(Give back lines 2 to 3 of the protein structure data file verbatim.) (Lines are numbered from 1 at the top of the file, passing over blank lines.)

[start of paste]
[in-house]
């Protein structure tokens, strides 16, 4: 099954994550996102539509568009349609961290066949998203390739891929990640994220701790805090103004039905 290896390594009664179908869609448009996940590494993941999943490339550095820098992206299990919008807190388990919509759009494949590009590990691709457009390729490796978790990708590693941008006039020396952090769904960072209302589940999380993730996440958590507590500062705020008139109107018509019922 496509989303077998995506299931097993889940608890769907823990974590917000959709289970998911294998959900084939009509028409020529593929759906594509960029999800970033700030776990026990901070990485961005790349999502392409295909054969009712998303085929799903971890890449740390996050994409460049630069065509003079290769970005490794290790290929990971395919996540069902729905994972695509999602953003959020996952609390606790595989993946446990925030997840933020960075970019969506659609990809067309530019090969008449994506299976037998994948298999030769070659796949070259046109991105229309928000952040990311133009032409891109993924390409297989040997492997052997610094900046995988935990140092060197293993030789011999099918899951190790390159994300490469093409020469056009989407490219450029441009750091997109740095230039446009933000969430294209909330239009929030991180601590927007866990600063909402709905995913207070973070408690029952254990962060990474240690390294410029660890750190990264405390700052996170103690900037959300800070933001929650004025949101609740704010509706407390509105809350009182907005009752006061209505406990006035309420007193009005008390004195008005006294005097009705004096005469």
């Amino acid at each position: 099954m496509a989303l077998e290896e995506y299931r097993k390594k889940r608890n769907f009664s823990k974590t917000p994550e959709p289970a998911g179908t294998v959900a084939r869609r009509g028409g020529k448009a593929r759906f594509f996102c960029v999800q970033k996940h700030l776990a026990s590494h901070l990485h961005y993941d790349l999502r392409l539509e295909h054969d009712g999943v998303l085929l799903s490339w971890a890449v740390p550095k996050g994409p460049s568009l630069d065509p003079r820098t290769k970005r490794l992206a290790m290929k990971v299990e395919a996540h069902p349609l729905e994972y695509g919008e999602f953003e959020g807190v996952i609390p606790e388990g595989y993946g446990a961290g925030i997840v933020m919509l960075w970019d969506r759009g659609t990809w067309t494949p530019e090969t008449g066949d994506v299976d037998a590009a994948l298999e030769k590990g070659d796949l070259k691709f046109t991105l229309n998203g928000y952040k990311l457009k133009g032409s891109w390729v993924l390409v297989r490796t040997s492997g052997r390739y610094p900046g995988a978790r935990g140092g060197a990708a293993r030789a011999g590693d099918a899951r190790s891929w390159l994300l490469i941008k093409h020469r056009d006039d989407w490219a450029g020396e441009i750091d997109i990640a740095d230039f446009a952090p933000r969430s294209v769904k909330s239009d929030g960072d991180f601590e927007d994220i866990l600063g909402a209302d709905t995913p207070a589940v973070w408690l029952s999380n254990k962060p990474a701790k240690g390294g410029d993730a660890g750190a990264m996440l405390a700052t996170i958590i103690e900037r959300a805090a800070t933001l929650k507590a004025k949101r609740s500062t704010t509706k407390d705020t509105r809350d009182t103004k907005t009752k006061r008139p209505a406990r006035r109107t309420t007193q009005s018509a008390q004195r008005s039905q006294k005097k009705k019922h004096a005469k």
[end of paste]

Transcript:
């Protein structure tokens, strides 16, 4: 099954994550996102539509568009349609961290066949998203390739891929990640994220701790805090103004039905 290896390594009664179908869609448009996940590494993941999943490339550095820098992206299990919008807190388990919509759009494949590009590990691709457009390729490796978790990708590693941008006039020396952090769904960072209302589940999380993730996440958590507590500062705020008139109107018509019922 496509989303077998995506299931097993889940608890769907823990974590917000959709289970998911294998959900084939009509028409020529593929759906594509960029999800970033700030776990026990901070990485961005790349999502392409295909054969009712998303085929799903971890890449740390996050994409460049630069065509003079290769970005490794290790290929990971395919996540069902729905994972695509999602953003959020996952609390606790595989993946446990925030997840933020960075970019969506659609990809067309530019090969008449994506299976037998994948298999030769070659796949070259046109991105229309928000952040990311133009032409891109993924390409297989040997492997052997610094900046995988935990140092060197293993030789011999099918899951190790390159994300490469093409020469056009989407490219450029441009750091997109740095230039446009933000969430294209909330239009929030991180601590927007866990600063909402709905995913207070973070408690029952254990962060990474240690390294410029660890750190990264405390700052996170103690900037959300800070933001929650004025949101609740704010509706407390509105809350009182907005009752006061209505406990006035309420007193009005008390004195008005006294005097009705004096005469």
């Amino acid at each position: 099954m496509a989303l077998e290896e995506y299931r097993k390594k889940r608890n769907f009664s823990k974590t917000p994550e959709p289970a998911g179908t294998v959900a084939r869609r009509g028409g020529k448009a593929r759906f594509f996102c960029v999800q970033k996940h700030l776990a026990s590494h901070l990485h961005y993941d790349l999502r392409l539509e295909h054969d009712g999943v998303l085929l799903s490339w971890a890449v740390p550095k996050g994409p460049s568009l630069d065509p003079r820098t290769k970005r490794l992206a290790m290929k990971v299990e395919a996540h069902p349609l729905e994972y695509g919008e999602f953003e959020g807190v996952i609390p606790e388990g595989y993946g446990a961290g925030i997840v933020m919509l960075w970019d969506r759009g659609t990809w067309t494949p530019e090969t008449g066949d994506v299976d037998a590009a994948l298999e030769k590990g070659d796949l070259k691709f046109t991105l229309n998203g928000y952040k990311l457009k133009g032409s891109w390729v993924l390409v297989r490796t040997s492997g052997r390739y610094p900046g995988a978790r935990g140092g060197a990708a293993r030789a011999g590693d099918a899951r190790s891929w390159l994300l490469i941008k093409h020469r056009d006039d989407w490219a450029g020396e441009i750091d997109i990640a740095d230039f446009a952090p933000r969430s294209v769904k909330s239009d929030g960072d991180f601590e927007d994220i866990l600063g909402a209302d709905t995913p207070a589940v973070w408690l029952s999380n254990k962060p990474a701790k240690g390294g410029d993730a660890g750190a990264m996440l405390a700052t996170i958590i103690e900037r959300a805090a800070t933001l929650k507590a004025k949101r609740s500062t704010t509706k407390d705020t509105r809350d009182t103004k907005t009752k006061r008139p209505a406990r006035r109107t309420t007193q009005s018509a008390q004195r008005s039905q006294k005097k009705k019922h004096a005469k």